As a mechanical engineer in the late 1970s and early 1980s, Jewell worked for Mobil Oil Co., in Oklahoma and Colorado, including on at least one hydraulically fractured well. Before that, she focused on pipeline issues for GE in Alaska, specifically examining the best ways to bury pipeline in that icy landscape without melting the surrounding permafrost.

Jewell’s meeting with the executives came just before the former oil industry engineer weaved through hundreds of displays on the OTC floor and checked out the drilling and oil production equipment for sale. The last interior secretary to visit the conference was Gale Norton a decade ago.

She stopped by the booths for Cameron, Tesco, Schlumberger, and Survival Systems International.

At the Cameron display, Jewell took the joysticks of a drilling simulator and listened as Schlumberger’s Laura Gustavson described the benefits of a One Subsea system capable of modeling reservoirs in the Gulf of Mexico.

Standing in front of a multiple control line running system on display at Tesco’s booth, Jewell probed the equipment’s capability. “You could put hydraulic lines on this?” she asked Errol Sonnier, a deepwater completions consultant for Tesco. “Is most of the production equipment electrically activated?”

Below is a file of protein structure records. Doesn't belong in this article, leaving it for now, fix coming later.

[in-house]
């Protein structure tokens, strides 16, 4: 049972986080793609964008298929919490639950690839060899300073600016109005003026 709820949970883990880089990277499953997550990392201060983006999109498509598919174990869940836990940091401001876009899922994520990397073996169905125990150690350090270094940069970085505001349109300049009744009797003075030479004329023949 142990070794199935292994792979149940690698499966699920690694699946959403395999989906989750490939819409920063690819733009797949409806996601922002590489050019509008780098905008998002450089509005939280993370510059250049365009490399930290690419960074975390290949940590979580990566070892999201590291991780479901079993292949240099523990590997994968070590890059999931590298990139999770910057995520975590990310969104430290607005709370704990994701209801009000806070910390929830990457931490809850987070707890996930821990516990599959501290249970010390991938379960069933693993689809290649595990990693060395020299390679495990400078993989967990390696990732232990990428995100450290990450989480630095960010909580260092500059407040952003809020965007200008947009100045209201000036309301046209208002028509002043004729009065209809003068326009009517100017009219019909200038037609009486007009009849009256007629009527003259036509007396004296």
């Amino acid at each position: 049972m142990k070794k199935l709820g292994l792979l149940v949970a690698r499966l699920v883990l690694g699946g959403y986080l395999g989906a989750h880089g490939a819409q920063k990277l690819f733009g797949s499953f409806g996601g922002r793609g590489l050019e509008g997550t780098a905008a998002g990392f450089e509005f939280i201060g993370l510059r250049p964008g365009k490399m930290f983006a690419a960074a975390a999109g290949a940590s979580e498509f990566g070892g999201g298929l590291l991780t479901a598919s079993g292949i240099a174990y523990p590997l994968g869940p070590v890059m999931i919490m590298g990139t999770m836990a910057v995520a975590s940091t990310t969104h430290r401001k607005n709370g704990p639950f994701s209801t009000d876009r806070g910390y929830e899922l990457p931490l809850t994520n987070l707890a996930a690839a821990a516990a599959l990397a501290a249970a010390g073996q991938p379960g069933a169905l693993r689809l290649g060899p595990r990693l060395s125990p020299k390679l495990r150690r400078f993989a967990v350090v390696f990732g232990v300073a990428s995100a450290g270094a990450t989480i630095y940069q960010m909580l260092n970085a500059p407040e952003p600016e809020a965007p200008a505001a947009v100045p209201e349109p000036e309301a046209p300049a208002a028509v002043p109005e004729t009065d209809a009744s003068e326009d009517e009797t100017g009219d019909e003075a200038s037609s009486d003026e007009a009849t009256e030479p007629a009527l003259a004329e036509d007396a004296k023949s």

Schlumberger workers showed Jewell a radial probe used for formation testing. In one case, said Schluberger’s Chris Tevis, the eight-inch device revealed that an oil company could still eke hydrocarbons out of a reservoir once thought to be dry. “They extended the reservoir by a few 100 feet, just by having this information,” Tevis said.

At the Survival Systems International booth, Jewell hopped on a ladder and peeked inside an lifeboat capable of safely housing 60 passengers in an emergency.

Jewell noted the evolution of drilling and production technology since her days in the oil patch.

“Now that I look at the equipment that is out there, it’s clear that the basics are the same, but the equipment is a lot bigger, it’s a lot more sophisticated (and) it is using computer technologies. The roustabouts aren’t getting dirty like they used to, with chains flying around,” Jewell said. “But the principles are still the same.”

Related story: Jewell visits offshore drilling rig, production platform

Oil companies also are moving into deeper and deeper frontiers offshore, Jewell noted. Offshore areas once considered beyond reach now are accessible with innovations in equipment and materials capable of withstanding high pressures.

“The definition of deep is evolving. What we’re in now wasn’t even contemplated as being possible when I was working in the industry,” Jewell said.

But as drilling technology evolves, it is essential regulators keep pace, Jewell said.

“Our philosophy is to really stay right with the industry as it grows and develops and develops new ways of keeping the environment clean and people safe while also supporting oil and gas development, which is a very important driver of the energy independence of the country,” Jewell said.